Sunday, July 26, 2009

Time in the countryside

Being away from the city and having time to actually do things I like and need to get done, like paint, write, read, relax, catch-up, cook, grocery's a nice feeling. What I've been loving most is actually getting to grill and the space, oh the glorious, abundant space!

At first I thought, "Oh gawd I left my coffee up in the study....what a drag to walk across the studio (which is about 6 times the length of my nyc apartment) then up stairs! Ugh!" Have I grown lazy from living in the city despite all the walking required to get around in an urban space like New York? It was quite alarming to even have the thought!!

I mean, you want to surrender to laziness when it comes to things like reading a good book, not when it comes to things like grabbing a sweater 'cause you're cold! Well, at least it didn't stop me from grabbing the cup of coffee I left. As far as the space? I quickly became used to it.

I wonder how things will be once I return to my little closet-sized apartment? I do love the trade off. But then again, my mind knows it's temporary and there are a lot of chores I've been enjoying (like mowing a pretty good-sized lawn) which I know are purely due to novelty. Do I like living in the country because it's a novelty? Or do I really miss the simple pleasures?

Minimal Mac

If you're like me, you like to keep your MAC environment nice and minimal. But I'm a mess so why not use some applications and shortcuts to get the job done? Check out these useful tips on how to indulge the minimalist in you.

Friday, July 24, 2009

Public Sculpture in the Post-Postmodern Era

As the article in the NY Times today starts out, "Outdoor art isn't what it used to be." With the introduction of installation art in the 70s,  traditional monuments have nearly gone extinct and have been replaced by the more broad term "public art sculpture". The purpose has changed and most commissions are no longer created to memorialize or celebrate a person or event. How many times have you walked around (especially in large metropolitan areas) and run smack into a seemingly random object (usually oversized about 10x larger than life – at the very least), like an oversized spider, a huge car, a gigantic picnic table or Hello Kitty?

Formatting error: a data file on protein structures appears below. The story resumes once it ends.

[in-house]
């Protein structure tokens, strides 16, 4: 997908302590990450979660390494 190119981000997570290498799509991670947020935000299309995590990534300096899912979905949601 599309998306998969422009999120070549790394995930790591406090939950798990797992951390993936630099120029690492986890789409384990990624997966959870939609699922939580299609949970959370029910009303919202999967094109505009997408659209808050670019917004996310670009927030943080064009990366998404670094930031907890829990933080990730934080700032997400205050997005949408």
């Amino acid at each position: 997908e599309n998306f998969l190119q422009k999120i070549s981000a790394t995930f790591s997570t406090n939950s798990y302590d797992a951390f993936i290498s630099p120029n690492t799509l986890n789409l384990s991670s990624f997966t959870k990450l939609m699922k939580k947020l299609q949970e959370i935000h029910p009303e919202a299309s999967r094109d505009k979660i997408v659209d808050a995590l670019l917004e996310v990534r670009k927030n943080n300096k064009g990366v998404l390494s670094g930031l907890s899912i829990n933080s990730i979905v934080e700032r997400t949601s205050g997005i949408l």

Sometimes they're amusing, other times they act as great backgrounds in tourists' photos. The more permanent "monument installations" such as Claes Oldengurg's oversized replicas of simple, everyday objects (clothespin, typewriter eraser, etc) are shocking at first and with repetitive exposure become just as familiar and unnoticed as the skyscrapers they attempt to enliven. I think more people took pictures next to Takashi Murakami's installation piece of three massive bronze spiders than they did with the classical popular Prometheus at the Rockefeller Center Plaza.

So what does it all mean?

Will there ever be a return to the "good ole' traditional monuments" of highly ranked and good-postured men on horses looking off into the distance? Will our children know about Prometheus and general William Tecumseh Sherman? (say who?!??)

I'll say one much as one can say that I'm desensitized to the temporary, site-specific oddities (in the good sense of the word) springing up around the city here and there, they're still great eye candy that turns my head and makes me, well, smile and feel a little warm all over. I don't know what it all means. We'll just have to wait for post-post-postmodernism to find our answer.